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Losing our religion.

Every year, in the run-up to Canada Day, my office calls the various Canadian expatriate groups here in London to confirm their plans for the festivities. Their events are then publicised in our newspaper, which caters to Canadians living in Britain.

Among these annual commemorative events is a Canada Day thanksgiving prayer service at the Free Church of Scotland in Covent Garden which, this year, has been cancelled. The reason? Poor attendance. Lest readers be tempted to view this as a sign of expat indifference to the day itself, consider this: last July 1, more than 4,000 Canadians turned out to drink beer with their compatriots at the Maple Leaf Pub (located two blocks from the church) forcing police to close down the street and patrol the noisy crowds on horseback.

According to the 2001 census, Canadians are losing their religion. In a recent report by Statistics Canada based on the census, 4.8 million Canadians, 16 percent of the population, declared themselves as having no religion at all, a staggering 44 percent increase over the past decade.

Ken Ryan of Orangeville, Ontario - one of the growing number of Canadians with no religion - is typical. Raised as an Anglican, he lost his faith at university. "I don't see any reason to believe in religion," he told Canadian Press. "I think faith is a great comfort to people ... but either you do or you don't. And I don't."

His views are shared by Michael FitzPatrick, an Ottawa father of two children, who was raised Catholic. His partner was also raised Catholic and their children attend a Catholic school because he wanted them to have a taste of spirituality. But he doesn't consider himself Catholic.

Says FitzPatrick. "I don't know there is any one religion that is right and I certainly don't know enough to say that any of them is wrong. You can have faith without religion."

Still, the majority of Canadians remain Catholic or Protestant, with Roman Catholic the largest religious group with 12.8 million or 43 percent of the population. Just under half of Canada's Catholics live in Quebec, accounting for 83 percent of the province's population. Catholics are also the majority in New Brunswick, with 54 percent. British Columbia, with 17 percent, had the lowest proportion of Catholics.

Some 8.7 million Canadians identified themselves as Protestants, Canada's second largest religious group at 29 percent-down from 35 percent in 1991, while the number of Jews in Canada increased 3.7 percent, representing 1.1 percent of the population. In the past decade, the number of Muslims in Canada doubled, now representing two percent of the population, and accounting for 15 percent of immigrants to Canada.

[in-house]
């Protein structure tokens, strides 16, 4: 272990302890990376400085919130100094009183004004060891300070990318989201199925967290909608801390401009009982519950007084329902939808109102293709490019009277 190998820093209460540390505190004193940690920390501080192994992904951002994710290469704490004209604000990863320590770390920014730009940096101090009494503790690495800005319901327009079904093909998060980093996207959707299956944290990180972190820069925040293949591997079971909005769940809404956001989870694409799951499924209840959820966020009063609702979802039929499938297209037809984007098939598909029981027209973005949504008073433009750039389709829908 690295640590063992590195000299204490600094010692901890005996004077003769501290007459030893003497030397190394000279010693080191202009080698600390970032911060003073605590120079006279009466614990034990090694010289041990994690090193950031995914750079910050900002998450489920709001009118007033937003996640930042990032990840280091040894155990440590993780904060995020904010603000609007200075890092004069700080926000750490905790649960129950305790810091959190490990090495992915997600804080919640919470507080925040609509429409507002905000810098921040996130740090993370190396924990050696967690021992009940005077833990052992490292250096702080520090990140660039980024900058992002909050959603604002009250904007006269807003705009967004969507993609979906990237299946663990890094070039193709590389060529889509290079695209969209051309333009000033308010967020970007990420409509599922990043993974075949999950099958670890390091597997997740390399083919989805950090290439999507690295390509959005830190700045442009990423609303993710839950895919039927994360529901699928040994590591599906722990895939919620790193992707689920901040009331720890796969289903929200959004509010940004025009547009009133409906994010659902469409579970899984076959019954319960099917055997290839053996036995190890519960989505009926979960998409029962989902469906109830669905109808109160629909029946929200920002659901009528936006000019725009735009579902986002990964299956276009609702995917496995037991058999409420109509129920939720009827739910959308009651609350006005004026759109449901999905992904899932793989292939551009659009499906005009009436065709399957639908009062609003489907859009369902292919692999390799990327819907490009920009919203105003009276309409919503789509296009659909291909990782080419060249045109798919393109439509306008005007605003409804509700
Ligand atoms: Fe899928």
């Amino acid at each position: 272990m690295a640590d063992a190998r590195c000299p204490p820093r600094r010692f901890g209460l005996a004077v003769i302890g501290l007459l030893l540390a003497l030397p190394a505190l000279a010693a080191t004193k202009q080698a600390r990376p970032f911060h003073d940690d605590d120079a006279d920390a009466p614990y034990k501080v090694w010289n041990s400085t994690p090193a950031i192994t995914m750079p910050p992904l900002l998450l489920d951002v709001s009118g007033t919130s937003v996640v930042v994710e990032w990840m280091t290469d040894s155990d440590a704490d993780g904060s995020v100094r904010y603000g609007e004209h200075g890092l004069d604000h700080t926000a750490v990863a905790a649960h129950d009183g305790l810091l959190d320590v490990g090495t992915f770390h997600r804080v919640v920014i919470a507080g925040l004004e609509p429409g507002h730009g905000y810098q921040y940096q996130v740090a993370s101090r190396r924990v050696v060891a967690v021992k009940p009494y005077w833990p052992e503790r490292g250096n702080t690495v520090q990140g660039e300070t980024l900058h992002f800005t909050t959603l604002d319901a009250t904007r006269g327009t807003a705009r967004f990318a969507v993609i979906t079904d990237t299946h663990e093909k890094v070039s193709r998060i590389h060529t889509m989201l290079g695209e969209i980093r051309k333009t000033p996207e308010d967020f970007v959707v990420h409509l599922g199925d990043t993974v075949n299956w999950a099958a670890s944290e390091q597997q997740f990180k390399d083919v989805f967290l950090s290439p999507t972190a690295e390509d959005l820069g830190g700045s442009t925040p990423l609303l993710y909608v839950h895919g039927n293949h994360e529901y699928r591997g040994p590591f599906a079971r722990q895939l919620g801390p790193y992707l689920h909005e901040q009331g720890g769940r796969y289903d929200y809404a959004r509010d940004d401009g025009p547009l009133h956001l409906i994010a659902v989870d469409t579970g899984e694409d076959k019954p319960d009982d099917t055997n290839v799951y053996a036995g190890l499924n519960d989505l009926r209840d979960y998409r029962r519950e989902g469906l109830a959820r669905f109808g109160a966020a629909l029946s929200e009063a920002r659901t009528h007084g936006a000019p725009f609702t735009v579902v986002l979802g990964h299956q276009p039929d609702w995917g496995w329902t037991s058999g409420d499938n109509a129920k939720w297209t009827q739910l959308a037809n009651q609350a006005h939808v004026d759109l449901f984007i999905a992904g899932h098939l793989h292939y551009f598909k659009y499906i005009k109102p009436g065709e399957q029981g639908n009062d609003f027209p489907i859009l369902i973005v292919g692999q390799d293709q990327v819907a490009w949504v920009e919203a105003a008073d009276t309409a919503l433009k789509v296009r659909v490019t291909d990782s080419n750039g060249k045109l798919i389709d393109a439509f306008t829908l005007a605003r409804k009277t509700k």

But despite these figures, StatsCan notes that attendance at religious services has fallen dramatically over the past 15 years, leading to the inescapable conclusion that the gap between nominal claims of faith and its actual practice is widening. So what does this mean? Does this mean that Canada-its back now turned on its Christian roots and all public references to the Almighty prohibited- has no religion?

Since the late 1960s, Canada's national religion has been affluent secularism which, in turn, masks deepening decay within. Canadians now spend a half billion dollars a year on anti-depressants, the nation's abortion levels compete with live births, and its teenagers have the second highest suicide rate in the world.

On the economic side, Canadian companies are being shut out of contracts to rebuild Iraq because of Ottawa's opposition to the war to topple Saddam Hussein, SARS, BSE (aka Mad Cow Disease) and West Nile virus are all recurring, the national airline is teetering on the brink, and tourism is in freefall.

Yet mere weeks before Canada's 136th birthday, the prime minister, nominally a Catholic, was boasting about the nation's outstanding economic performance and proclaiming that he, unlike the conservative "right-wing" U.S. president George W Bush, is a "pro-choice" liberal, the implication being that he is the better man. In face of such breathtaking hubris, even an atheist might see this as a spectacular temptation of fate by an increasingly faithless nation.

"Poor Canada," Our Lady of Fatima is reputed to have said to the three children during an apparition in 1917. Within two years of the apparitions, two of the children were dead, but the third, Lucia dos Santos, who became a Carmelite nun, has at various times disclosed messages revealed to her in 1917.

"Poor Canada!" Lucia says Our Lady said. And the parish priest of Fatima repeated it to the bishop, who mentioned it to the archbishop, who confided the phrase to the papal nuncio, who reported it to the Pope, who much later said a few words about it to Cardinal Leger, then a pastor in Montreal. When parishioners heard about it, they fell to their knees in prayer for our country. If true, what do you think Our Lady meant? +

Paula Adamick is the publisher of the monthly paper Canada Post out of London, England. Her column appears every other issue.
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Author:Adamick, Paula
Publication:Catholic Insight
Date:Jul 1, 2003
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